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Do web browsers use separate executional threads for JavaScript in iframes?

I believe Chrome uses separate threads for each tab, so I am guessing that JavaScript in an iframe would share the same thread as its parent window, however, that seems like a security risk too.

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If you find something here, great. If you don't, there's no way we'll know about all browsers without a lot of effort. –  Some Guy Jul 16 '12 at 18:42
Chrome uses a seperate process per tab. I don't believe iframes have that kind of separation. –  vcsjones Jul 16 '12 at 18:42
Why would that be a security risk ? That's not as if you're able to execute native code in the thread. Whatever the threads, you only access what's in your sandbox. –  Denys Séguret Jul 16 '12 at 18:43
I am not really sure how browsers marshall scope between parent windows and iframes contingent upon cross-domain scenarios. For all I know, an iframe from a different domain gets a different thread. Apparently I am conflating scope with execution. –  jedatu Jul 16 '12 at 19:38

5 Answers 5

up vote 6 down vote accepted

Before chrome came along, all tabs of any browser shared the same single thread of JavaScript. Chrome upped the game here, and some others have since followed suit.

This is a browser implementation detail, so there is no solid answer. Older browsers definitely don't. I don't know of any browser that definitely uses another thread for iframes, but to be honest I've never really looked into it.

It isn't a security risk, as no objects are brought along with the thread execution.

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It really seems like this is the correct answer. I may try to create a test that demonstrates it and verifies the behavior in each browser. –  jedatu Jul 16 '12 at 19:31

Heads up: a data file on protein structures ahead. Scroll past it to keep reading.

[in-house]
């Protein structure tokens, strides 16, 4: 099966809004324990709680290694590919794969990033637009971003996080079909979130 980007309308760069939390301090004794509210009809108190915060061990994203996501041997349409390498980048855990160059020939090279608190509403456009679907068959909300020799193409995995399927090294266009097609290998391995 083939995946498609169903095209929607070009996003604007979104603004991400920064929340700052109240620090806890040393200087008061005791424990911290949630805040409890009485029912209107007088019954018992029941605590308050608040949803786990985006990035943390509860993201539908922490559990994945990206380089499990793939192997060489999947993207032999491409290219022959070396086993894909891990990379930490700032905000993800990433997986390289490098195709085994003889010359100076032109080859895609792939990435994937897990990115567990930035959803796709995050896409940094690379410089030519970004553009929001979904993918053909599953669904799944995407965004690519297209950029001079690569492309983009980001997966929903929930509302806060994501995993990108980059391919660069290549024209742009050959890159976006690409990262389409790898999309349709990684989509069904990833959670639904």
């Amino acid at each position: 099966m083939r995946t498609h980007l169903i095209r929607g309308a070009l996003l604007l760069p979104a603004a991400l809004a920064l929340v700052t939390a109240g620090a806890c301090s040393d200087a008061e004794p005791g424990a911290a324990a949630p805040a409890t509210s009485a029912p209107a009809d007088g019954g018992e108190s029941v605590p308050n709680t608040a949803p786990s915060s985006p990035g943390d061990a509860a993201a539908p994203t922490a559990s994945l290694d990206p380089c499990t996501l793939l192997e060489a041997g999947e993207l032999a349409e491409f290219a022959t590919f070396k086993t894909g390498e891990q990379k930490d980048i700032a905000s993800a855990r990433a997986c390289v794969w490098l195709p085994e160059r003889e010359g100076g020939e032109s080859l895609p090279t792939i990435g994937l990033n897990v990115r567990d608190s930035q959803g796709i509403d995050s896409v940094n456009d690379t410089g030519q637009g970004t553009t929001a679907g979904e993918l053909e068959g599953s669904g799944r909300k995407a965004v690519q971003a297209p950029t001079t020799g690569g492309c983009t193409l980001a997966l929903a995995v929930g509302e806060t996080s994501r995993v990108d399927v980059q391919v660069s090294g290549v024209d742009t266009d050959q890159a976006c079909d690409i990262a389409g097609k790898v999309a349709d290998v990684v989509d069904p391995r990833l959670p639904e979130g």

To sum up the other answers: No, iFrames usually run in the same thread/process as the main page.

However, it appears the Chromium team are working on further isolation in this area:

Chromium Issue 99379: Out of process iframes

Design Plans for Out-of-Process iframes

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Late on this but... good point, cause iframe js seems to be concurrent in Firefox 16.
Try with alert function (blocking), you'll see dialogs opening together.
You won't see that in Chrome or IE.
iframe js may access the parent window in Firefox 16 as usual, so I can think of possible race conditions arising.

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Did some experimenting with this today in Chrome 28 in Ubuntu. Used this command to see Chrome's threads and processes

ps axo pid,nlwp,cmd | grep "chrome"

It looks like Chrome does not spawn new threads or processes for iframes. An interesting note is that it does spawn a new process for the dev tools pane.

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Don't mix threads and processes. You can emulate several threads with one process, and that's exactly what Firefox does if I'm not mistaken (e10s will change that though). –  autra May 13 at 9:24

For iFrames, no. However if you want to use threads in JavaScript you can use Web Workers, a working html5 draft supported by the new browsers. http://www.w3.org/TR/2009/WD-workers-20091029/

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thank you! just what I needed to know –  Sam Watkins Feb 5 at 1:26

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